According to the group, while Jewish construction in the areas was significantly reduced, it was not totally choked off. Peace Now said it documented "dozens" of cases of Jews beginning some kind of building project since the initiation of the freeze.
On June 18, the anti-Judea-and-Samaria group demanded that Prime Minister Netanyahu renew the freeze, which is due to expire in September.
In a statement published by Agence France Press (AFP), Peace Now claimed "if the government will not renew the freeze in September, the last 10 months will not have significantly affected the expansion of settlements in the territories."
Israeli Prime Minister Netanyahu agreed to the 10-month moratorium on Jewish building in Judea and Samaria after strong pressure was applied by the United States to enact the policy as a prelude to restarting negotiations with the Palestinian Authority. However, the Palestinian Authority immediately and consistently condemned Israel for not halting construction in eastern parts of Jerusalem, and for allowing projects which were already underway to proceed. Direct talks were not resumed.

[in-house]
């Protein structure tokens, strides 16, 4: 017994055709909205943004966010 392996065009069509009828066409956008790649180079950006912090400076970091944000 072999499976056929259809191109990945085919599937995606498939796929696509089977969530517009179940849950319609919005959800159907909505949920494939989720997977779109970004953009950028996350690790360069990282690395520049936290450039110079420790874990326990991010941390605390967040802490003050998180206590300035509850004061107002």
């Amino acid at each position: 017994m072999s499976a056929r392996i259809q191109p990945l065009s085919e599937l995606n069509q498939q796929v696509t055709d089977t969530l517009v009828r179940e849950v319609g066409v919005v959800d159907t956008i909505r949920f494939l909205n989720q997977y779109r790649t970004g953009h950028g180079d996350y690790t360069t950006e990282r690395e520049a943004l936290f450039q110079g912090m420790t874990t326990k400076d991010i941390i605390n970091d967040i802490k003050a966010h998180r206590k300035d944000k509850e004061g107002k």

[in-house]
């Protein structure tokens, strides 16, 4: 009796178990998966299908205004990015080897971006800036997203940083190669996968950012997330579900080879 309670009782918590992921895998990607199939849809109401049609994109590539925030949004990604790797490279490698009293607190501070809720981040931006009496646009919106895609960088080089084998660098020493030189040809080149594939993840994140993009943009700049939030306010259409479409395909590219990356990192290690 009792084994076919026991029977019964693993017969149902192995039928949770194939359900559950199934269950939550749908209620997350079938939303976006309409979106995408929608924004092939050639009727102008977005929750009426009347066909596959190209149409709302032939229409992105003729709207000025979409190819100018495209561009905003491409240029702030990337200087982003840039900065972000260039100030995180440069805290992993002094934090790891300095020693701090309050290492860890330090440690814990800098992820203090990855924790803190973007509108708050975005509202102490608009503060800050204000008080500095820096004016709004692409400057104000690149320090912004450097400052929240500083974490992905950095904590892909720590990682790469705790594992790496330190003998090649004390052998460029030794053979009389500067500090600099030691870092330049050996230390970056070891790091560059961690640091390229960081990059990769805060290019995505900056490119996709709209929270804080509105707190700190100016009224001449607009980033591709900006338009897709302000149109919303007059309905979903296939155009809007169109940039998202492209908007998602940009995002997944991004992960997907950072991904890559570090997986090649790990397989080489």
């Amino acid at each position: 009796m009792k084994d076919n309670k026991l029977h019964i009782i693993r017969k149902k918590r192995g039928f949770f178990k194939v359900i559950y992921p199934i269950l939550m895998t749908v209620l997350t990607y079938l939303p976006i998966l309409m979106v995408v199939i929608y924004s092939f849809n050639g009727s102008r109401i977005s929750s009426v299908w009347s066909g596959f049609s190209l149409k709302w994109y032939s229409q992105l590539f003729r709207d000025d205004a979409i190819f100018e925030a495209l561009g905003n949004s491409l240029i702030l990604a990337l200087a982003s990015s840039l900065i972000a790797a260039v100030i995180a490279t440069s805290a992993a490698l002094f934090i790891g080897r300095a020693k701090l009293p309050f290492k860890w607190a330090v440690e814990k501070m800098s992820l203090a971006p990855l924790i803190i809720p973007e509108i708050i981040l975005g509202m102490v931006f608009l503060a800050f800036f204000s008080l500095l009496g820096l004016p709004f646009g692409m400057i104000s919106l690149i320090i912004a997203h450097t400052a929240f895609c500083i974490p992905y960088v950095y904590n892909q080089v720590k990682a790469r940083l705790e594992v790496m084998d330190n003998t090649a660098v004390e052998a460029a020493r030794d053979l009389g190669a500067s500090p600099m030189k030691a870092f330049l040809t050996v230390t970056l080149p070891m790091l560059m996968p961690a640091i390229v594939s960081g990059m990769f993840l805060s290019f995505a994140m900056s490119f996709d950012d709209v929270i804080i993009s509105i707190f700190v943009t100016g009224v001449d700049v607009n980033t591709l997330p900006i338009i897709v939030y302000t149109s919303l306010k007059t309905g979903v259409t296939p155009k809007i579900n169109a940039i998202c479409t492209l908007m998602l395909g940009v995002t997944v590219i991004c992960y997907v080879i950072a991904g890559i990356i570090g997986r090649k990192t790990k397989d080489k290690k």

After the freeze was put into effect, Prime Minister Netanyahu promised it would be "a one-time affair, and it is temporary." Yet the effects were felt strongly throughout Judea and Samaria, which suffered from an insufficiency of infrastructure even prior to the freeze. While public buildings were excluded from the freeze agreement, important construction projects such as those which would create much-needed classroom space for the increasing number of students in the region were not advanced.
A large cadre of special inspectors were also charged with finding illegal buildings and building start-ups, so the government could destroy them. Dozens of buildings, concrete foundations, and other building efforts were condemned for destruction, including a 25-meter patio in Efrat which was destroyed by 50 Yassam special police.